Supported mathematical functions, operators and constants

Mathematical functions:

Function name Alternate name Parameters Description Notes
if &mdash; <code>(test,a,b)</code> If-else function. If the test returns true, the result is a, else it returns b. Example:
B1 out 0 V={if(v(1)>5, v(1)**2, 0)}
sin sine <code>( x )</code Sine function. &mdash;
asin arcsin <code>( x )</code Arc-sine function. &mdash;
sinh &mdash; <code>( x )</code Hyperbolic sine function. &mdash;
asinh arcsinh <code>( x )</code Arc-hyperbolic sine function. &mdash;
cos &mdash; <code>( x )</code Cosine function. &mdash;
acos arccos <code>( x )</code Arc-cosine function. &mdash;
cosh &mdash; <code>( x )</code Hyperbolic cosine function. &mdash;
acosh arccosh <code>( x )</code Arc-hyperbolic cosine function. &mdash;
tan &mdash; <code>( x )</code Tangent function. &mdash;
tanh &mdash; <code>( x )</code Hyperbolic tangent function. &mdash;
atan arctan <code>( x )</code Arc-tangent function. &mdash;
atanh arctanh <code>( x )</code Arc-hyperbolic tangent function. &mdash;
atan2 &mdash; <code>( x, y )</code. Atan 2 function. Same as: <br>atan (x/y)
exp &mdash; <code>( x )</code Calculates the exponential e<sup>x</sup>. &mdash;
expl &mdash; <code>( x )</code Calculates the exponential with a maximum value. Same as: <br> min (exp (x), y)
ln &mdash; <code>( x )</code The natural logarithm function. &mdash;
log10 &mdash; <code>( x )</code The base-10 logarithm function. &mdash;
log &mdash; <code>( x )</code The generic logarithm function.
This function is included for legacy compatibility and its use is not recommended.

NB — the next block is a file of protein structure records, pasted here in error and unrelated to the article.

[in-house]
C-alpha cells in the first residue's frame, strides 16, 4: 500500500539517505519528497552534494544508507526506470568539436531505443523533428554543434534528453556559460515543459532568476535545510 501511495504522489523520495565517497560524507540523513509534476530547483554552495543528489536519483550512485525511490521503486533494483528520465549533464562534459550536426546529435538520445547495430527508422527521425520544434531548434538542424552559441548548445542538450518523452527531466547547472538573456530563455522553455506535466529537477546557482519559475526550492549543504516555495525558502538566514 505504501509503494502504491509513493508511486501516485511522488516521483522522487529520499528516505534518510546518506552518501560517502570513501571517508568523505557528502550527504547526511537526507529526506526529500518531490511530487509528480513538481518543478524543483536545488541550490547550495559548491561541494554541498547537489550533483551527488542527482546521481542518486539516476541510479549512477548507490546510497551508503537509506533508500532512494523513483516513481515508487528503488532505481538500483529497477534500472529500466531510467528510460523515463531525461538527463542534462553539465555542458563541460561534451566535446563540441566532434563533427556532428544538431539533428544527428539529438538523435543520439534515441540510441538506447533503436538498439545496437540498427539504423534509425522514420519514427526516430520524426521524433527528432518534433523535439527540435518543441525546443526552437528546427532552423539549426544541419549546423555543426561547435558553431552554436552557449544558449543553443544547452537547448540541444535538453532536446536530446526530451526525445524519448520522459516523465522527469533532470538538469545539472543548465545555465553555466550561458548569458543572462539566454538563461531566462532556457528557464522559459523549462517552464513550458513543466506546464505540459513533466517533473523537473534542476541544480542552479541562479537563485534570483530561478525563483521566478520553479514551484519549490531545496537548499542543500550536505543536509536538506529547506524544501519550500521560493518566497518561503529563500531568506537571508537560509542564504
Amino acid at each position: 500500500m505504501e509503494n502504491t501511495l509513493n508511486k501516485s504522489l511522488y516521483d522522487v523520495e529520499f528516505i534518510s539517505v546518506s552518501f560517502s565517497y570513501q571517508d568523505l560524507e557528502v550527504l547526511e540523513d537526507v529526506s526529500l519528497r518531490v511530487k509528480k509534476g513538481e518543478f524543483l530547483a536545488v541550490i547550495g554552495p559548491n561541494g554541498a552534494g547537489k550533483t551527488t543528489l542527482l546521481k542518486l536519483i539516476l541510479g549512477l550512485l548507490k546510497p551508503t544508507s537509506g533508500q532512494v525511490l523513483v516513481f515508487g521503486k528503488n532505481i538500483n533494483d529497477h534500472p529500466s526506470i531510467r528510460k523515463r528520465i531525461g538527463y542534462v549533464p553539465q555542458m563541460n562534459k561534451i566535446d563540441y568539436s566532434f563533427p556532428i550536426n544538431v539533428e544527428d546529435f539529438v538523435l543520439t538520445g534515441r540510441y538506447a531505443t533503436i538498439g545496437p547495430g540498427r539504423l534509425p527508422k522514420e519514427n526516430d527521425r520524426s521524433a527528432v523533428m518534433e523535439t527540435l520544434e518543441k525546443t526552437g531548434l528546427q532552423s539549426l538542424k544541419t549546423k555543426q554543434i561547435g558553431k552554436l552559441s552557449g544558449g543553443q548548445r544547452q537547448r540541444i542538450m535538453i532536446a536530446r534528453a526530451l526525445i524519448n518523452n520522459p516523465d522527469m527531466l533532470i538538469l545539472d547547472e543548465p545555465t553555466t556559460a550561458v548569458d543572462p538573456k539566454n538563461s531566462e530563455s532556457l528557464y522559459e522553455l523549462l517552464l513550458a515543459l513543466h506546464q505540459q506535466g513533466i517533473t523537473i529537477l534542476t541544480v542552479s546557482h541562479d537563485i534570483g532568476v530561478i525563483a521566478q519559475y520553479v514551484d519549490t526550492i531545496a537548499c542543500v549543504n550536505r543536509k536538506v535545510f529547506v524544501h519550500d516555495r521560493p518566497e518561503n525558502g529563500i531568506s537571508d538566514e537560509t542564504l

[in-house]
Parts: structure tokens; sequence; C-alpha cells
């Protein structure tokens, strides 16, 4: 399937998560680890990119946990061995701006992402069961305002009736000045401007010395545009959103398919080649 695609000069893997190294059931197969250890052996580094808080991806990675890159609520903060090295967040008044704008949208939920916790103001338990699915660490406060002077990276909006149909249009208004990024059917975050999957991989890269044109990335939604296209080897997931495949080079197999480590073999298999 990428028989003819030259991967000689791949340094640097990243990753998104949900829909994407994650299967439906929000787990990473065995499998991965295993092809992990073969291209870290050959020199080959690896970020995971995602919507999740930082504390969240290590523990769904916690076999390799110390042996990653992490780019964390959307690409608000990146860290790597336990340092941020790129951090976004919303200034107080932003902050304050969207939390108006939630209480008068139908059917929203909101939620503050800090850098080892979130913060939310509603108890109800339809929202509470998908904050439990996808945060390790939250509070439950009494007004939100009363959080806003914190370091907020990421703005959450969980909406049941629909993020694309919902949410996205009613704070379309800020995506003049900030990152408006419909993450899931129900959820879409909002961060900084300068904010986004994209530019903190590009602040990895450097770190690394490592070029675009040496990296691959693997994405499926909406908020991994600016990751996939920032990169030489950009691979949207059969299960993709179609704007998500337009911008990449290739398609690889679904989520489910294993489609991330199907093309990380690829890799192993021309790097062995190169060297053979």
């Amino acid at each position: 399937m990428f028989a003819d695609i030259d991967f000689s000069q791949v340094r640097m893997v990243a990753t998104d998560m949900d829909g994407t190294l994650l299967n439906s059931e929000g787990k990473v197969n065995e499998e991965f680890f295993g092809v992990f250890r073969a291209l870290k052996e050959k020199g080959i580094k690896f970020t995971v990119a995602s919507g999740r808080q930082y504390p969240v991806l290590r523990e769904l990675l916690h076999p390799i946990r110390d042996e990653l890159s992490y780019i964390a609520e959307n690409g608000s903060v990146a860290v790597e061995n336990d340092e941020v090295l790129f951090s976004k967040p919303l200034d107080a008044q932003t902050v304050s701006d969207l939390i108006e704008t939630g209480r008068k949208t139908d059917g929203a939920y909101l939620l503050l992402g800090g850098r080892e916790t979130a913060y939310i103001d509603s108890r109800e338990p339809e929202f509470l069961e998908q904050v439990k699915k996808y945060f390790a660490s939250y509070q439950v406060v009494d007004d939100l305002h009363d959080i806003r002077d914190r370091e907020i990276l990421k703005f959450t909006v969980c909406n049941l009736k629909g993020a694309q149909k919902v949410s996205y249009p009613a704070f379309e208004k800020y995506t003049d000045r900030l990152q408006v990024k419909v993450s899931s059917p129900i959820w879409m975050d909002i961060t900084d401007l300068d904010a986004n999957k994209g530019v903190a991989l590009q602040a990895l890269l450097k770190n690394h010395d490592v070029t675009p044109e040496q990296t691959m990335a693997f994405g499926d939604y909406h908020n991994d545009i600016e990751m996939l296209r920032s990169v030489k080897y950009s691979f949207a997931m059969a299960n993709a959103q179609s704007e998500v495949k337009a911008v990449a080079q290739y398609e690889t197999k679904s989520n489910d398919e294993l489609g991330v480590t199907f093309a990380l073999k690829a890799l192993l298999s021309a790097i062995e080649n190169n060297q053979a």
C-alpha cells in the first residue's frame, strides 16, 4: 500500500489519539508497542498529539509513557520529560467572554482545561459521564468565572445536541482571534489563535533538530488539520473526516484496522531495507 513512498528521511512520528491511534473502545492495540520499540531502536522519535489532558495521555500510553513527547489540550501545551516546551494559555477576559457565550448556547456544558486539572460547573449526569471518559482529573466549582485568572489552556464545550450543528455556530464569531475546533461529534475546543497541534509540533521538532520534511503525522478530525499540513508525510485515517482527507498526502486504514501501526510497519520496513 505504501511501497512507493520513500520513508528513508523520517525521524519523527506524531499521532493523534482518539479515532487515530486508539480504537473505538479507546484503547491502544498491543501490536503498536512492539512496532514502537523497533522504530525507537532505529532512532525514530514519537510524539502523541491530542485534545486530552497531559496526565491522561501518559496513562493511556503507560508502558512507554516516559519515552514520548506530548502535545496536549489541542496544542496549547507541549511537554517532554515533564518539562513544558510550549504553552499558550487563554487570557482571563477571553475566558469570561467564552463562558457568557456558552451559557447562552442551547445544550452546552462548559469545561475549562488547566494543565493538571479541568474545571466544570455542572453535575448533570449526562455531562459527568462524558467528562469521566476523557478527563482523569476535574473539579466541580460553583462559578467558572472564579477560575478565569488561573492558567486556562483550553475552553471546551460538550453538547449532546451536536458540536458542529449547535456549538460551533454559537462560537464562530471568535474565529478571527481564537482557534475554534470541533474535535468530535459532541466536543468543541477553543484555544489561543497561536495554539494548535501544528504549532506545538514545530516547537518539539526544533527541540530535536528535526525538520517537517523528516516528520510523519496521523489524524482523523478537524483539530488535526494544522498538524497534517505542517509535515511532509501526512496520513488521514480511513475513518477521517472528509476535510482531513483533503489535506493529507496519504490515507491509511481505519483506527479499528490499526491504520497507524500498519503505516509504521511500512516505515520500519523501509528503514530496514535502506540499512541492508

Normally this is the same as ln(x) except in 'B' arbitrary sources where it is log10(x). This behavior is also changed by the .SYNTAX statements.
sqrt &mdash; <code>( x )</code Square root function. &mdash;
abs &mdash; <code>( x )</code Absolute value function. &mdash;
sgn &mdash; <code>( x )</code Sign or signum function. if (x < 0)
sgn(x) == -1
if (x > 0)
sgn(x) == 1
if (x == 0)
sgn(x) == 0
max &mdash; <code>( x, y )</code. Returns the maximum of x and y. &mdash;
min &mdash; <code>( x, y )</code. Returns the minimum of x and y. &mdash;
uramp &mdash; <code>( x )</code Ramp function, clips the value against a minimum of 0. if (x < 0)
uramp(x) == 0
if (x >= 0)
uramp = x
u stp, step <code>( x )</code Step function. if (x < 0)
u(x) == 0
if (x > 0)
u(x) == 1
if (x == 0)
u(x) == 0.5
table &mdash; <code>(expr, x1,y1, &lt;x2,y2 &lt;...&gt;&gt;)</code> Piecewise linear function. Specified x-values must be increasing in value from left to right.
Inputs below x1 result in an output equal to y1. Inputs above xn (the largest specified x-value), result in an output equal to yn. In other words, table function acts as a limiter in those regions.
Using this function in a Value-type Arbitrary source is functionally equivalent to using the Table-type source.
The following line:
E1 out 0 value={Table(v(in), -60m,-4,0,0,140m,43.3)}
is functionally equivalent to the following line:
E1 out 0 TABLE {v(in)} (-60m,-4,0,0,140m,43.3)
limit &mdash; <code>( x, a, b ) </code> Clips the input value x to the range (A,B). &mdash;
pwr &mdash; <code>( x, y )</code. The pwr function. Same as:
pwrs &mdash; <code>( x, y )</code. The pwrs function. if (x < 0)
pwrs(x) == -(x**y)
if (x >= 0)
pwrs(x) == (x**y)
ddt &mdash; <code>( x )</code. Time derivative. ddt(v(1)*v(CapVoltagenode))